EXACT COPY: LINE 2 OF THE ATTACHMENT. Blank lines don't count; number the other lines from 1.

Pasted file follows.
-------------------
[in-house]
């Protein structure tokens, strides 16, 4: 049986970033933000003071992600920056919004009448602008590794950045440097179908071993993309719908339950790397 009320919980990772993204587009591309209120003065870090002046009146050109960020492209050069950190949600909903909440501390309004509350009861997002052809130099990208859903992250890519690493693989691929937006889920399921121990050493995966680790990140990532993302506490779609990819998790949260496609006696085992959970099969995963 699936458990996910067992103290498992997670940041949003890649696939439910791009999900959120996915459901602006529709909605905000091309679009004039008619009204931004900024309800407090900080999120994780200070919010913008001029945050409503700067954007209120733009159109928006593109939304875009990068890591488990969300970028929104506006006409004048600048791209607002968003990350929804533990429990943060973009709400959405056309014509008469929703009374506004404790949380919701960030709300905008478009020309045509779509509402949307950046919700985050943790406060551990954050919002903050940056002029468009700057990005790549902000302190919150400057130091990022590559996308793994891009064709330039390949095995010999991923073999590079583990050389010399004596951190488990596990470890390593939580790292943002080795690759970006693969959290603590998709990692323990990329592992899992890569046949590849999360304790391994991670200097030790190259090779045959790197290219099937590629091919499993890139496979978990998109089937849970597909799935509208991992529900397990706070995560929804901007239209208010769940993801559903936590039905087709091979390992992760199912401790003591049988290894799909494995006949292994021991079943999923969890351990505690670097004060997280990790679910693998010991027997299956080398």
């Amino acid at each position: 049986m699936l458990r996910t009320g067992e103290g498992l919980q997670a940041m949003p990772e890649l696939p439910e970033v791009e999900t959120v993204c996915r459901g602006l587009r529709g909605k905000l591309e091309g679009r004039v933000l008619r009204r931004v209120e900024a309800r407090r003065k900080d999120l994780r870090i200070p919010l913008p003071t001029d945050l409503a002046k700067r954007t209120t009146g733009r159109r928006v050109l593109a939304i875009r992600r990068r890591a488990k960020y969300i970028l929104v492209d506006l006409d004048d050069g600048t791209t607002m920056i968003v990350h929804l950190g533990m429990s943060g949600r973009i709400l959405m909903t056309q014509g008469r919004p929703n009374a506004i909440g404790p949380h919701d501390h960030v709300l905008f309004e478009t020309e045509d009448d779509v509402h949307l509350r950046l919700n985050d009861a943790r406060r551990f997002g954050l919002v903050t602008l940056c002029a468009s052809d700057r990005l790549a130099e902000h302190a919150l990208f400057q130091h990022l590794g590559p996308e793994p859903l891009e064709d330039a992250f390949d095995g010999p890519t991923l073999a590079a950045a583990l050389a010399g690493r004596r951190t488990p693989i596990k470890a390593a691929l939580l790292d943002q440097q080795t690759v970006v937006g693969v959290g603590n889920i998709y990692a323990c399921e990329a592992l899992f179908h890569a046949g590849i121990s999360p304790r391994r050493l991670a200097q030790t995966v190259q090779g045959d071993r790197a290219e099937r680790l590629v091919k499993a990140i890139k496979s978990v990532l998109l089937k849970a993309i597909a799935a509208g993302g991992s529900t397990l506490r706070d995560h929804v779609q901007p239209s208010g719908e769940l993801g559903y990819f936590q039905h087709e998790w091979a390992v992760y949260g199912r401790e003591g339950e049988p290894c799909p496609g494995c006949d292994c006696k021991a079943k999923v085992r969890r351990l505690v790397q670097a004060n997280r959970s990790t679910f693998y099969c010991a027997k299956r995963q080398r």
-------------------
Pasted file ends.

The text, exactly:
């Protein structure tokens, strides 16, 4: 049986970033933000003071992600920056919004009448602008590794950045440097179908071993993309719908339950790397 009320919980990772993204587009591309209120003065870090002046009146050109960020492209050069950190949600909903909440501390309004509350009861997002052809130099990208859903992250890519690493693989691929937006889920399921121990050493995966680790990140990532993302506490779609990819998790949260496609006696085992959970099969995963 699936458990996910067992103290498992997670940041949003890649696939439910791009999900959120996915459901602006529709909605905000091309679009004039008619009204931004900024309800407090900080999120994780200070919010913008001029945050409503700067954007209120733009159109928006593109939304875009990068890591488990969300970028929104506006006409004048600048791209607002968003990350929804533990429990943060973009709400959405056309014509008469929703009374506004404790949380919701960030709300905008478009020309045509779509509402949307950046919700985050943790406060551990954050919002903050940056002029468009700057990005790549902000302190919150400057130091990022590559996308793994891009064709330039390949095995010999991923073999590079583990050389010399004596951190488990596990470890390593939580790292943002080795690759970006693969959290603590998709990692323990990329592992899992890569046949590849999360304790391994991670200097030790190259090779045959790197290219099937590629091919499993890139496979978990998109089937849970597909799935509208991992529900397990706070995560929804901007239209208010769940993801559903936590039905087709091979390992992760199912401790003591049988290894799909494995006949292994021991079943999923969890351990505690670097004060997280990790679910693998010991027997299956080398």